Flashback Friday: Goodbye ramping, hello corridor care | AMA (WA)


AMA (WA) | Ambulance Ramping

Flashback Friday: Goodbye ramping, hello corridor care

Wednesday April 15, 2015

Robert Reid

Ramping is one of the most commonly heard words in Western Australia, but a quick check on its definition provides no great definitional guide to its relation to health. According to the wonders of Google, ramping can mean an enormous range of things, from share ramping (“that broker is ramping the share price”) to a special button on some high end electronic paintball guns (“he doesn’t have the skill and has to use the ramping switch”).

A personal favourite is the definition on Urban Dictionary which defines ramping as a word mixing laziness and complaint – to sit around and do nothing and then complain about it (“what are you up to? Not much bro, just ramping”).

But in Western Australia, the word ‘ramping’ has come to mean much more both in the medical and political worlds.

The WA Health Department website helpfully defines ramping as: “….the length of time (in hours) that ambulances wait outside a hospital when the hospital’s Emergency Department is unable to accept patients. For ramping hours, the closer the numbers are to 0 indicates better performance.”

A look at the figures demonstrates that ramping in Perth is bad, and getting worse. Even the designers and builders of Fiona Stanley Hospital went to the trouble of making sure that the area outside the ED, where ramping takes place, is nicely kept behind a gate – for privacy reasons we are sure.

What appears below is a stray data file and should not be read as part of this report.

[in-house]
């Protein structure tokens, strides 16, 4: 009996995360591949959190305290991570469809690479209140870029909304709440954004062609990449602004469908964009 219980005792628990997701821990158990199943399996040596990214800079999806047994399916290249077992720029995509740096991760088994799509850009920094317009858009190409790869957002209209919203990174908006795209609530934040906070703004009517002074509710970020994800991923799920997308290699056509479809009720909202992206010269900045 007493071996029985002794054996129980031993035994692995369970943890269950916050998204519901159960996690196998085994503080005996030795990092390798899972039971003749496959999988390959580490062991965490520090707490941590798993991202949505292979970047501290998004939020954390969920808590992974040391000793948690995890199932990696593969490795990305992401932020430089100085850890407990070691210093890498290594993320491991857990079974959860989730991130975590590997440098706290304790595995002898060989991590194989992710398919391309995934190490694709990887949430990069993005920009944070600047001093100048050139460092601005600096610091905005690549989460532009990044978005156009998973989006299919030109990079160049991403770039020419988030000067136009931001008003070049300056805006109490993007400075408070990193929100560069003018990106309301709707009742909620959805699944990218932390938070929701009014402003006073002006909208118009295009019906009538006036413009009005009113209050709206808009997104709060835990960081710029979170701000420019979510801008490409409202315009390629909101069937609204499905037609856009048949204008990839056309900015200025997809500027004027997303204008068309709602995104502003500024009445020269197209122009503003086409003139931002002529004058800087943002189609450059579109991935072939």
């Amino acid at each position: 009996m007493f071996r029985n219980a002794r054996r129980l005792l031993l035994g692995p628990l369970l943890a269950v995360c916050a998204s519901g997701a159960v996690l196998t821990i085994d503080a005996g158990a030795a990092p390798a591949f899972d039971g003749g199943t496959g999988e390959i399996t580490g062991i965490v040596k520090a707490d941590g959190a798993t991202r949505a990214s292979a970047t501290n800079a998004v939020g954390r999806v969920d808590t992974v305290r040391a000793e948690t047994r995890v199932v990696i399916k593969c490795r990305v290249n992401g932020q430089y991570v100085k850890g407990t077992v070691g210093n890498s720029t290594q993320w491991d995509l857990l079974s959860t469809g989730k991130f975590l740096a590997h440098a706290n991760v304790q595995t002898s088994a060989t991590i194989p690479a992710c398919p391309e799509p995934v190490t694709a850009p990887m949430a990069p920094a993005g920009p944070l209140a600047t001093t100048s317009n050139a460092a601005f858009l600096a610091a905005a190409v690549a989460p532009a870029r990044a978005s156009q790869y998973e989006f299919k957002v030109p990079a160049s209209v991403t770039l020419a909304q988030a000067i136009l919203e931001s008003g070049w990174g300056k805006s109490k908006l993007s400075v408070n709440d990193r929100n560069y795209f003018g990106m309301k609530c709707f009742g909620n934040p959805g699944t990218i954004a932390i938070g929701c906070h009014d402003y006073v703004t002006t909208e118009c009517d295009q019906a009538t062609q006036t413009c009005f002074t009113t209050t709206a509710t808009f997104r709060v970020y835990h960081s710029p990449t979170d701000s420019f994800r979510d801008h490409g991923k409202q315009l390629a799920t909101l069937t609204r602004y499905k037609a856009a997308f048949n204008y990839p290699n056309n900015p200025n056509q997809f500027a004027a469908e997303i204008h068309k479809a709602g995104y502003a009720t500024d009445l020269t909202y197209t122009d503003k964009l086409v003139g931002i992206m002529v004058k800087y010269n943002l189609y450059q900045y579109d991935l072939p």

Conveniently it also means that ramping – at FSH anyway – is kept away from prying cameras.

No matter, there is more than enough ramping occurring in the open at Royal Perth Hospital and Sir Charles Gairdner Hospital for any self-respecting TV journalist to use as a backdrop.

But now, it seems, all will be well. Just in case you missed the news, ramping has recently been banned by Health Minister Kim Hames.

In stream of consciousness remarks at a recent State Budget Estimates hearing, Dr Hames said he was “extremely disappointed” that the opening of FSH had not reduced the ramping problem.

“It’s almost like ramping has become an institution,” he said.

He went on: “So I’ve given up. I’ve lost my temper on this and I’m now telling the hospitals that once the patient arrives at the hospital, it is legally the responsibility of the hospital. It’s not the responsibility of the ambulance drivers.”

We know the Minister means well and we realise his frustration.

However as former AMA (WA) President, Associate Professor David Mountain said, banning ramping was tantamount to King Canute trying to stop the tide coming in.

Banning ramping will not fix the issue.

As AMA (WA) President Dr Michael Gannon said: “The current ramping levels at our tertiary hospitals have not been caused by a lack of urgency – hospital staff are doing everything in their power to see patients quickly, safely and efficiently.

“The ramping numbers are due to WA’s chronic bed shortage, something the AMA (WA) has been urging the State Government to fix for years.

“The only way to curb ambulance ramping is to invest in public health. It is not ‘rocket science’. Ramping is a symptom of access block. We need more beds in our hospitals!” Dr Gannon said.

Perhaps there should be a new definition of ramping, something like trying to stop the inevitable by banning it without doing anything to change circumstances?